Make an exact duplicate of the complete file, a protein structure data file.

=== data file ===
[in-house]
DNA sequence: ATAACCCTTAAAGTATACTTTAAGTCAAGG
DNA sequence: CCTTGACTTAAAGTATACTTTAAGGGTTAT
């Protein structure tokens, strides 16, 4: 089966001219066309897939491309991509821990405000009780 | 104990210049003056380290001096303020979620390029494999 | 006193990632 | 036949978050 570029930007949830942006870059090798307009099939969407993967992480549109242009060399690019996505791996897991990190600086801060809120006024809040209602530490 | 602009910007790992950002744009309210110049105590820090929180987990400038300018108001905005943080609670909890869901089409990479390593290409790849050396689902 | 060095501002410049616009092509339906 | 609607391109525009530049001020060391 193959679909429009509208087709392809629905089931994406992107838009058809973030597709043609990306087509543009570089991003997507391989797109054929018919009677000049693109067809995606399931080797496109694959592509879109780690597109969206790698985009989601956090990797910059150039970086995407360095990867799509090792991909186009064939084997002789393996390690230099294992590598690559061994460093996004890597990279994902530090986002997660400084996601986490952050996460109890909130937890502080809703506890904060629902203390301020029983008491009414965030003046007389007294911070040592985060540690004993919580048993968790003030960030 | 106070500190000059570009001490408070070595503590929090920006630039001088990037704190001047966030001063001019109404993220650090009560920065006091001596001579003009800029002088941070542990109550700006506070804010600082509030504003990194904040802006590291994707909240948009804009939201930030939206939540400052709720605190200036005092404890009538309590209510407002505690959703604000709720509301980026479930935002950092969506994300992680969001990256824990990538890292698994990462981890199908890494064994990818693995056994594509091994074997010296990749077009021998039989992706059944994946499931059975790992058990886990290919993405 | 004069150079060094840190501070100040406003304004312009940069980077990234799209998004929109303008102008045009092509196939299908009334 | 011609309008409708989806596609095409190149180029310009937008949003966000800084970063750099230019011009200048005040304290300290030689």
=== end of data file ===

[in-house]
DNA sequence: ATAACCCTTAAAGTATACTTTAAGTCAAGG
DNA sequence: CCTTGACTTAAAGTATACTTTAAGGGTTAT
């Protein structure tokens, strides 16, 4: 089966001219066309897939491309991509821990405000009780 | 104990210049003056380290001096303020979620390029494999 | 006193990632 | 036949978050 570029930007949830942006870059090798307009099939969407993967992480549109242009060399690019996505791996897991990190600086801060809120006024809040209602530490 | 602009910007790992950002744009309210110049105590820090929180987990400038300018108001905005943080609670909890869901089409990479390593290409790849050396689902 | 060095501002410049616009092509339906 | 609607391109525009530049001020060391 193959679909429009509208087709392809629905089931994406992107838009058809973030597709043609990306087509543009570089991003997507391989797109054929018919009677000049693109067809995606399931080797496109694959592509879109780690597109969206790698985009989601956090990797910059150039970086995407360095990867799509090792991909186009064939084997002789393996390690230099294992590598690559061994460093996004890597990279994902530090986002997660400084996601986490952050996460109890909130937890502080809703506890904060629902203390301020029983008491009414965030003046007389007294911070040592985060540690004993919580048993968790003030960030 | 106070500190000059570009001490408070070595503590929090920006630039001088990037704190001047966030001063001019109404993220650090009560920065006091001596001579003009800029002088941070542990109550700006506070804010600082509030504003990194904040802006590291994707909240948009804009939201930030939206939540400052709720605190200036005092404890009538309590209510407002505690959703604000709720509301980026479930935002950092969506994300992680969001990256824990990538890292698994990462981890199908890494064994990818693995056994594509091994074997010296990749077009021998039989992706059944994946499931059975790992058990886990290919993405 | 004069150079060094840190501070100040406003304004312009940069980077990234799209998004929109303008102008045009092509196939299908009334 | 011609309008409708989806596609095409190149180029310009937008949003966000800084970063750099230019011009200048005040304290300290030689």